This rights-based focus is apparent in definitions of advocacy developed since the 1960s. For instance, Ezell (1994) argues that advocacy is about “permitting equality through promoting individuals’ participation, information, voice and power.”3 Parsons (1994) says, “Advocacy should ultimately be aiming to remedy injustices, not simply to make those injustices more bearable. This means that advocacy will generally be aiming to bring about the sort of social and structural change that will give people … a more integral and pivotal place in all the many environments in which people live, work and interact.”4

Wealleans (1998) points us to a range of situations in which advocacy is practiced and to a number of models that advocates use.5 She identifies two predominant forms of advocacy: case and cause. Case advocacy refers to advocating with or for an individual, whereas cause (or systemic) advocacy is more issue-based and group oriented, implying a different approach to advocacy. The way that advocacy is actually practiced (that is, the model or type used) can depend on whether the focus is on an individual (as in case advocacy) or a group issue (cause advocacy).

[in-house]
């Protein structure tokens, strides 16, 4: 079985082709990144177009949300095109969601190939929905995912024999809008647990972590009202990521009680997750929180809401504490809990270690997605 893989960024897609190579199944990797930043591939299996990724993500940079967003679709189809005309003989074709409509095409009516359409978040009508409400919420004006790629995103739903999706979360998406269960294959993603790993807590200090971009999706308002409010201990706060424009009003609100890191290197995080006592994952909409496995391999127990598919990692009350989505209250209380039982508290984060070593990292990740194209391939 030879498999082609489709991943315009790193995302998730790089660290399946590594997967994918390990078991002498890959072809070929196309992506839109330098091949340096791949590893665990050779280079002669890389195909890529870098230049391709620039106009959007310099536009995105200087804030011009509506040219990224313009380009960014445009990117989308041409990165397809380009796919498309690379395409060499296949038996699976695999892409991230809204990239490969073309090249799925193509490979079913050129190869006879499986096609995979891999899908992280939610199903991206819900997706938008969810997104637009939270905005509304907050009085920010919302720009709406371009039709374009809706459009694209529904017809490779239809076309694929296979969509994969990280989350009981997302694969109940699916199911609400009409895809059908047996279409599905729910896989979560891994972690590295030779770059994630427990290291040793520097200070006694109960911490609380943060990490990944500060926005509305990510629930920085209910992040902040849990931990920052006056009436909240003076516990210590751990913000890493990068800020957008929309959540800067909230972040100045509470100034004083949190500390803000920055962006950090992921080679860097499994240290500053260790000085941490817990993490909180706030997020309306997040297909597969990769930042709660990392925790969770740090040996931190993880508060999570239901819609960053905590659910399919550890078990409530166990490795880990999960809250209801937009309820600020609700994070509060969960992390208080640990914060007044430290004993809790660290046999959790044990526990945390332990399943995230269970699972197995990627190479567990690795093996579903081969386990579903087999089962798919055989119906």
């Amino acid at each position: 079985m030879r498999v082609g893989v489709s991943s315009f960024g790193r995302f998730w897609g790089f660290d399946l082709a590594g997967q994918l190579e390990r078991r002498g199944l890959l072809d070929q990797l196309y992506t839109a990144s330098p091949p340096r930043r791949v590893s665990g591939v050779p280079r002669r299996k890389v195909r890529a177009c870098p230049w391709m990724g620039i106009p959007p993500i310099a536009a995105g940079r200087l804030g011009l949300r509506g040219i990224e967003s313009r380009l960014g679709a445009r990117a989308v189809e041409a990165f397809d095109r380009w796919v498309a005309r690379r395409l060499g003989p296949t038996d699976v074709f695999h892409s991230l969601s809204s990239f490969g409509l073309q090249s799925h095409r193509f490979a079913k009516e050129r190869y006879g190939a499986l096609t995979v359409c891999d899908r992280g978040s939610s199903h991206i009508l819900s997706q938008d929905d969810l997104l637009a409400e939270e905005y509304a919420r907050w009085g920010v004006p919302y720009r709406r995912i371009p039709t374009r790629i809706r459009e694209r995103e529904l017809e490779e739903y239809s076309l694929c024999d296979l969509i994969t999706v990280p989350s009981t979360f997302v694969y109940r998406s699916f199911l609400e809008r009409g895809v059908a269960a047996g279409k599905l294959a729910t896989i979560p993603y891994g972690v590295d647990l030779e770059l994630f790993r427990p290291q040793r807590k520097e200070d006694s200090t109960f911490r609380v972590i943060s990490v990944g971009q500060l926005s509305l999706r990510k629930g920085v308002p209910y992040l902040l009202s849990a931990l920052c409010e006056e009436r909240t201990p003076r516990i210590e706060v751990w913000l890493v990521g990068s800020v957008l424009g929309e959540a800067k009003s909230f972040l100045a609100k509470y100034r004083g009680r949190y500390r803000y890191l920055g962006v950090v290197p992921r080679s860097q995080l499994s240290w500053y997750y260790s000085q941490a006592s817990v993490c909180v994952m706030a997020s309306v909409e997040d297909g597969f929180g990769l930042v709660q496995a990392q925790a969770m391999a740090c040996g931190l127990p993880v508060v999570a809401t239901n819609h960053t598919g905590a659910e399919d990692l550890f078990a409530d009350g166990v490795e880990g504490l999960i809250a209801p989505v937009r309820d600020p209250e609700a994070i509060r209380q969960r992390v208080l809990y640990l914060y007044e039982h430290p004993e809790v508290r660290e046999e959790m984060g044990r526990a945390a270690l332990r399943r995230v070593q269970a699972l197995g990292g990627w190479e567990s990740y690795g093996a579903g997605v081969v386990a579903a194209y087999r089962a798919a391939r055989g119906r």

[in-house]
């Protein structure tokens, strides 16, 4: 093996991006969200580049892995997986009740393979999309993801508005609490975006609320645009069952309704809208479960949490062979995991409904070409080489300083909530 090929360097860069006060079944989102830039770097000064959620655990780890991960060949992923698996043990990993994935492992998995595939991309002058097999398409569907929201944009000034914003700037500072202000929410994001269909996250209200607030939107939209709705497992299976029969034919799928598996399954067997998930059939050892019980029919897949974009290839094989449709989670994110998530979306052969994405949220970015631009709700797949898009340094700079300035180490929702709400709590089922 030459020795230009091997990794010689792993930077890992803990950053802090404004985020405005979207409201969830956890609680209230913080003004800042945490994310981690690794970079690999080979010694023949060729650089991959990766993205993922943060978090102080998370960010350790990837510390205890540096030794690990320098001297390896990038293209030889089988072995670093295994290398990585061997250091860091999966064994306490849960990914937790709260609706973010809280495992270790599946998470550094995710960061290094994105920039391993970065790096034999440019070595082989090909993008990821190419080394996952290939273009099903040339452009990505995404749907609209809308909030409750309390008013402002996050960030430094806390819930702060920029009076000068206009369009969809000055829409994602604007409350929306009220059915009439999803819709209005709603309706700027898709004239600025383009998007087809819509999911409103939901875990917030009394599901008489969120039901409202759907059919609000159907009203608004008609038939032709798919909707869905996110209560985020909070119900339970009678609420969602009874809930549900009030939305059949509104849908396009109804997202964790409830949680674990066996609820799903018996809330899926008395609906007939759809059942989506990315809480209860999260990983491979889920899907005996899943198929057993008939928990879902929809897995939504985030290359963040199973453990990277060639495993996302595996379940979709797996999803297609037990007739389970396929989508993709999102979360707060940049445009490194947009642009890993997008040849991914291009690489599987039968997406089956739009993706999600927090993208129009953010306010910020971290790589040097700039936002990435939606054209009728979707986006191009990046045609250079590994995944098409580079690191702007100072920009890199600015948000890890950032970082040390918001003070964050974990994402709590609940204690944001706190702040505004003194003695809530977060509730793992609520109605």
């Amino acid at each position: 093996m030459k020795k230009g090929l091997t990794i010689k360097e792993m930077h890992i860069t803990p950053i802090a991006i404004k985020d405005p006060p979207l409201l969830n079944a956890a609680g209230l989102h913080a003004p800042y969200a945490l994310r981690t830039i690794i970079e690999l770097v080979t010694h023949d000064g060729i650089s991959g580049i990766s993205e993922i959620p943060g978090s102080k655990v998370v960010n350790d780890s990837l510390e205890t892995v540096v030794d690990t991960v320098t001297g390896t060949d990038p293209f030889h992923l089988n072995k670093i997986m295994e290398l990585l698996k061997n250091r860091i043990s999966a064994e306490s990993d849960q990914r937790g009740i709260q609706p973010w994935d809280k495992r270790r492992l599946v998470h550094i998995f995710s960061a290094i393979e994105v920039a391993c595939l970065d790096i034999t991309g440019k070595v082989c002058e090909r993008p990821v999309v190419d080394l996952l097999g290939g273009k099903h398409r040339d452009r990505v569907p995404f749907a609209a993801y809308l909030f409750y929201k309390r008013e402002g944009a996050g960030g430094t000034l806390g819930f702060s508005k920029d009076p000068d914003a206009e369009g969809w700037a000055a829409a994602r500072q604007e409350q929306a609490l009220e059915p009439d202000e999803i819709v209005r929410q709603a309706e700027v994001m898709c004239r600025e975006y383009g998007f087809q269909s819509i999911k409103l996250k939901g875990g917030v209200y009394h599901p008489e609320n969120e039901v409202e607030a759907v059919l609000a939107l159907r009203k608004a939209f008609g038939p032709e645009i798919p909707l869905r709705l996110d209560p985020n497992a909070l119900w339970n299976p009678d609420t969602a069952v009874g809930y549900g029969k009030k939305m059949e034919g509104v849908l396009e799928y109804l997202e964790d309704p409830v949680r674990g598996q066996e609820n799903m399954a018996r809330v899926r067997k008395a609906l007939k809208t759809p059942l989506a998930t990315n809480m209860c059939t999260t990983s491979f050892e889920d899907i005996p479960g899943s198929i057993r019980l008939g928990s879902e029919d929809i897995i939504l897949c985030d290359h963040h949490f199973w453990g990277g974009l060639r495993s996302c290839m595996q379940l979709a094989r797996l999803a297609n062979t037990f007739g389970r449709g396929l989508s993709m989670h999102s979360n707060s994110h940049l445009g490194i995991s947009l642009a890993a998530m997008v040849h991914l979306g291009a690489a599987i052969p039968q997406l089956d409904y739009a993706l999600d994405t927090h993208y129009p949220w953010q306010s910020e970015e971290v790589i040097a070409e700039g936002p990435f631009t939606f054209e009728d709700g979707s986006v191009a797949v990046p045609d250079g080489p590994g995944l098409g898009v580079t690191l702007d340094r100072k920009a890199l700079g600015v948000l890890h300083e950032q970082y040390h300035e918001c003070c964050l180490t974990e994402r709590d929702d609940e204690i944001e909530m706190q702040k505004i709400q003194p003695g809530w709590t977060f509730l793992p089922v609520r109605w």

There are a number of models that advocates can use to plead on behalf of, inform, or empower others. These range from formal and legalistic approaches to more independent, supportive approaches. They include:

  • Instructed advocacy: Advocates act on the lawful instructions of the individual, so assuming the competency of the individual and respecting their opinion.
  • Non-instructed advocacy: Advocates act independently of the individual, in some cases through necessity as the individual may be incapacitated or does not have the skills to advocate for themselves.
  • Systemic advocacy: A process that takes on generic issues that affect individuals and groups. The focus here is usually on structural or political issues, with advocates acting as spokesperson.
  • Empowerment advocacy: A process that emphasizes sharing resources and information and teaching individuals the skills needed to facilitate their own empowerment, with self-advocacy being the ultimate goal. The empowerment concept here is to help others gain access to power.6